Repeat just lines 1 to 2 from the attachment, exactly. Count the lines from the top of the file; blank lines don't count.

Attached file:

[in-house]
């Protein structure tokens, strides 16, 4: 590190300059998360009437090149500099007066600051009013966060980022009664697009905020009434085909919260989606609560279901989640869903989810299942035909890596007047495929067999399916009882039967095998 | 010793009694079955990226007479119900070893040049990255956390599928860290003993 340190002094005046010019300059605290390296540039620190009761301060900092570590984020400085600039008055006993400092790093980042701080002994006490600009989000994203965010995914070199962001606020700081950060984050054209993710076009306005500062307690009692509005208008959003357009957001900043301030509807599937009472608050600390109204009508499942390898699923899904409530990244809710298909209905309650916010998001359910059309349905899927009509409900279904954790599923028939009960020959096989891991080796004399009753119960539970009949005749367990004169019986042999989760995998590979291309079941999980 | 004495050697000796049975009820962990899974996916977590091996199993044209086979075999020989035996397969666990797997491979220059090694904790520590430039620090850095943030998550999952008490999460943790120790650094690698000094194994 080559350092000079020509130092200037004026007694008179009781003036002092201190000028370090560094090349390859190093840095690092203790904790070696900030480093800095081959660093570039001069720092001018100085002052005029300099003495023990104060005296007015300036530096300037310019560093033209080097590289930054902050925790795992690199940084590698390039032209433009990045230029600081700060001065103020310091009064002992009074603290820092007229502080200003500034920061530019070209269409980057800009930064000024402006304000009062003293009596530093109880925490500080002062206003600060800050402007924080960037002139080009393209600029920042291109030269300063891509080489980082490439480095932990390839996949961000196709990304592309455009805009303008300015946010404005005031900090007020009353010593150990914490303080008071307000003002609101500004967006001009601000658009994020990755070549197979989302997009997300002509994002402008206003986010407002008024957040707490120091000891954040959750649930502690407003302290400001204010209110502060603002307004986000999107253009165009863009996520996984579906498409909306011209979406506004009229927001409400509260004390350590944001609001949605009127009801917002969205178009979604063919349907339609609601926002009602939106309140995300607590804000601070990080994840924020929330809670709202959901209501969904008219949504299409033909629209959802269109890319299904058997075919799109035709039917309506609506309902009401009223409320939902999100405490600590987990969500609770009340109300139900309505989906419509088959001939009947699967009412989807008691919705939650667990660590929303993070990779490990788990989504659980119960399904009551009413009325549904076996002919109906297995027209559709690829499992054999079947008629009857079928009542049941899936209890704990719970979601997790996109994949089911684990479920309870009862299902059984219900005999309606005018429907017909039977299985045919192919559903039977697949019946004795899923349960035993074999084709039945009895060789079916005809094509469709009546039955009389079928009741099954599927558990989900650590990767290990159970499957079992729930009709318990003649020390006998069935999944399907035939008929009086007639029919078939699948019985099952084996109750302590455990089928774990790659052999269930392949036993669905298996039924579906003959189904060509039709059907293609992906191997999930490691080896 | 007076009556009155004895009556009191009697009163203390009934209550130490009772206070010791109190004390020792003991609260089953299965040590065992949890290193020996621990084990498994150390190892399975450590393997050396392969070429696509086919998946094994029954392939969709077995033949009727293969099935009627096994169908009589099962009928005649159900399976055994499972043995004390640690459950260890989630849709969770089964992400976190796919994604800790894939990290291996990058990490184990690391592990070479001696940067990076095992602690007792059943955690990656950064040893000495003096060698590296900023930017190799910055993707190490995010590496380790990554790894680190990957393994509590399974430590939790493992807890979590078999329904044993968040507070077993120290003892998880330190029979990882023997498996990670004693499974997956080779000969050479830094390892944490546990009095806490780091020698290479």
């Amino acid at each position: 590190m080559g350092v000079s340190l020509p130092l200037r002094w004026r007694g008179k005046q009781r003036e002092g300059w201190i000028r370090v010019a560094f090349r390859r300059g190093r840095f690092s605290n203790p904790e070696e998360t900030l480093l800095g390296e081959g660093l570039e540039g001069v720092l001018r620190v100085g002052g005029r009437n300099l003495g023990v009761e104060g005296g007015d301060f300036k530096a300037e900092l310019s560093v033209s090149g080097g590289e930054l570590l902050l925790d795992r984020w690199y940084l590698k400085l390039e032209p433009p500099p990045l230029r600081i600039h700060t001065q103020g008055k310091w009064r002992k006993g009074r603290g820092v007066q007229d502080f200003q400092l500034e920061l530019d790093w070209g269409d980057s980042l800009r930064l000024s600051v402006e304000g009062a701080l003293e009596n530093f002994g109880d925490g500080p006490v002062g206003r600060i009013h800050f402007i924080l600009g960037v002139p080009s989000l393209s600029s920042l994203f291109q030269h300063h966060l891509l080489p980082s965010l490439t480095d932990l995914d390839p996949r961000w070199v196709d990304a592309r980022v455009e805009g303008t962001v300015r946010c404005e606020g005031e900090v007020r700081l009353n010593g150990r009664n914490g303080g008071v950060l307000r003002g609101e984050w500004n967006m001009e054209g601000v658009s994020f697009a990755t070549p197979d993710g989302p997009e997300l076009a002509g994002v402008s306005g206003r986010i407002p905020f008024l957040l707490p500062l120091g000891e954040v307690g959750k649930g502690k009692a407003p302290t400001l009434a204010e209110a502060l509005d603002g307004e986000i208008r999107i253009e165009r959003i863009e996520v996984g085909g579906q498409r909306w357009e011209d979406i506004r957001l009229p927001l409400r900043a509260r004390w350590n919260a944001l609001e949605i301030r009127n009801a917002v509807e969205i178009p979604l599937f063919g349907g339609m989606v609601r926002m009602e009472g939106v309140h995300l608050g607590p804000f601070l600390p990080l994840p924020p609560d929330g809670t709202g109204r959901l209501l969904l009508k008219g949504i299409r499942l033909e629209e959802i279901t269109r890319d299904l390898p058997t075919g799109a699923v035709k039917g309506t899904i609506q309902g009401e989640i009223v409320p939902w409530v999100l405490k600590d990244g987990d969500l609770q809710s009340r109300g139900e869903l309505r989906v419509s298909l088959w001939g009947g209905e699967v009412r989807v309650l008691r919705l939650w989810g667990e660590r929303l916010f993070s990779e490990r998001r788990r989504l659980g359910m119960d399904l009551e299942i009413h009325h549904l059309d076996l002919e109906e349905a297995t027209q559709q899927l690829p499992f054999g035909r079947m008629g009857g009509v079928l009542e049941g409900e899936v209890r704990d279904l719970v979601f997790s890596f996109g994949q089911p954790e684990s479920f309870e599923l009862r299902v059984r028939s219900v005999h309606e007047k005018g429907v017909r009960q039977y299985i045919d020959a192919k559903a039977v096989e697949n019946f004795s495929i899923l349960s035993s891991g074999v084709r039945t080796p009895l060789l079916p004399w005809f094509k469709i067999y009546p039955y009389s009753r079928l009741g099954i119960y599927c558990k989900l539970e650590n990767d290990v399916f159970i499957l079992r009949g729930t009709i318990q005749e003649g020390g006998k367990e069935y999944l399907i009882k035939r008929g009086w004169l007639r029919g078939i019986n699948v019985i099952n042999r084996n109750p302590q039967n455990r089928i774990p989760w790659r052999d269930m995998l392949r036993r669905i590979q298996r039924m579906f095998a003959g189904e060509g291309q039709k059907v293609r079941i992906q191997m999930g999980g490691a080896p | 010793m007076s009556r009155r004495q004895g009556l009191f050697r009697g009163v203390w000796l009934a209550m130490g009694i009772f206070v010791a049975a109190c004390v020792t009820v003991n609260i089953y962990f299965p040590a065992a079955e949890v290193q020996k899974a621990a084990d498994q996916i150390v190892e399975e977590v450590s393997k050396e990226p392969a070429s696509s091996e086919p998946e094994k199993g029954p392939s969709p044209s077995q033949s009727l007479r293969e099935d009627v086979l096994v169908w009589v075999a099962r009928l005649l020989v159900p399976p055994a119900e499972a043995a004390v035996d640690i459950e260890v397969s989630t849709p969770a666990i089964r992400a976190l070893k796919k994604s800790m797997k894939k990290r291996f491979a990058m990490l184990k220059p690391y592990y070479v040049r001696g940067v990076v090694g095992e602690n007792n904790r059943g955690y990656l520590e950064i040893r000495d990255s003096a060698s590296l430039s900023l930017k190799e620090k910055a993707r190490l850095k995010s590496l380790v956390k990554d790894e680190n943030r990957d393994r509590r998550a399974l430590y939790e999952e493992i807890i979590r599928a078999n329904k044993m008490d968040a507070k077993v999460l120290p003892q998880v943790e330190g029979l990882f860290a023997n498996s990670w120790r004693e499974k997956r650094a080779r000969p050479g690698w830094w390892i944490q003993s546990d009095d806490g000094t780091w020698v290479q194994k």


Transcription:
[in-house]
């Protein structure tokens, strides 16, 4: 590190300059998360009437090149500099007066600051009013966060980022009664697009905020009434085909919260989606609560279901989640869903989810299942035909890596007047495929067999399916009882039967095998 | 010793009694079955990226007479119900070893040049990255956390599928860290003993 340190002094005046010019300059605290390296540039620190009761301060900092570590984020400085600039008055006993400092790093980042701080002994006490600009989000994203965010995914070199962001606020700081950060984050054209993710076009306005500062307690009692509005208008959003357009957001900043301030509807599937009472608050600390109204009508499942390898699923899904409530990244809710298909209905309650916010998001359910059309349905899927009509409900279904954790599923028939009960020959096989891991080796004399009753119960539970009949005749367990004169019986042999989760995998590979291309079941999980 | 004495050697000796049975009820962990899974996916977590091996199993044209086979075999020989035996397969666990797997491979220059090694904790520590430039620090850095943030998550999952008490999460943790120790650094690698000094194994 080559350092000079020509130092200037004026007694008179009781003036002092201190000028370090560094090349390859190093840095690092203790904790070696900030480093800095081959660093570039001069720092001018100085002052005029300099003495023990104060005296007015300036530096300037310019560093033209080097590289930054902050925790795992690199940084590698390039032209433009990045230029600081700060001065103020310091009064002992009074603290820092007229502080200003500034920061530019070209269409980057800009930064000024402006304000009062003293009596530093109880925490500080002062206003600060800050402007924080960037002139080009393209600029920042291109030269300063891509080489980082490439480095932990390839996949961000196709990304592309455009805009303008300015946010404005005031900090007020009353010593150990914490303080008071307000003002609101500004967006001009601000658009994020990755070549197979989302997009997300002509994002402008206003986010407002008024957040707490120091000891954040959750649930502690407003302290400001204010209110502060603002307004986000999107253009165009863009996520996984579906498409909306011209979406506004009229927001409400509260004390350590944001609001949605009127009801917002969205178009979604063919349907339609609601926002009602939106309140995300607590804000601070990080994840924020929330809670709202959901209501969904008219949504299409033909629209959802269109890319299904058997075919799109035709039917309506609506309902009401009223409320939902999100405490600590987990969500609770009340109300139900309505989906419509088959001939009947699967009412989807008691919705939650667990660590929303993070990779490990788990989504659980119960399904009551009413009325549904076996002919109906297995027209559709690829499992054999079947008629009857079928009542049941899936209890704990719970979601997790996109994949089911684990479920309870009862299902059984219900005999309606005018429907017909039977299985045919192919559903039977697949019946004795899923349960035993074999084709039945009895060789079916005809094509469709009546039955009389079928009741099954599927558990989900650590990767290990159970499957079992729930009709318990003649020390006998069935999944399907035939008929009086007639029919078939699948019985099952084996109750302590455990089928774990790659052999269930392949036993669905298996039924579906003959189904060509039709059907293609992906191997999930490691080896 | 007076009556009155004895009556009191009697009163203390009934209550130490009772206070010791109190004390020792003991609260089953299965040590065992949890290193020996621990084990498994150390190892399975450590393997050396392969070429696509086919998946094994029954392939969709077995033949009727293969099935009627096994169908009589099962009928005649159900399976055994499972043995004390640690459950260890989630849709969770089964992400976190796919994604800790894939990290291996990058990490184990690391592990070479001696940067990076095992602690007792059943955690990656950064040893000495003096060698590296900023930017190799910055993707190490995010590496380790990554790894680190990957393994509590399974430590939790493992807890979590078999329904044993968040507070077993120290003892998880330190029979990882023997498996990670004693499974997956080779000969050479830094390892944490546990009095806490780091020698290479």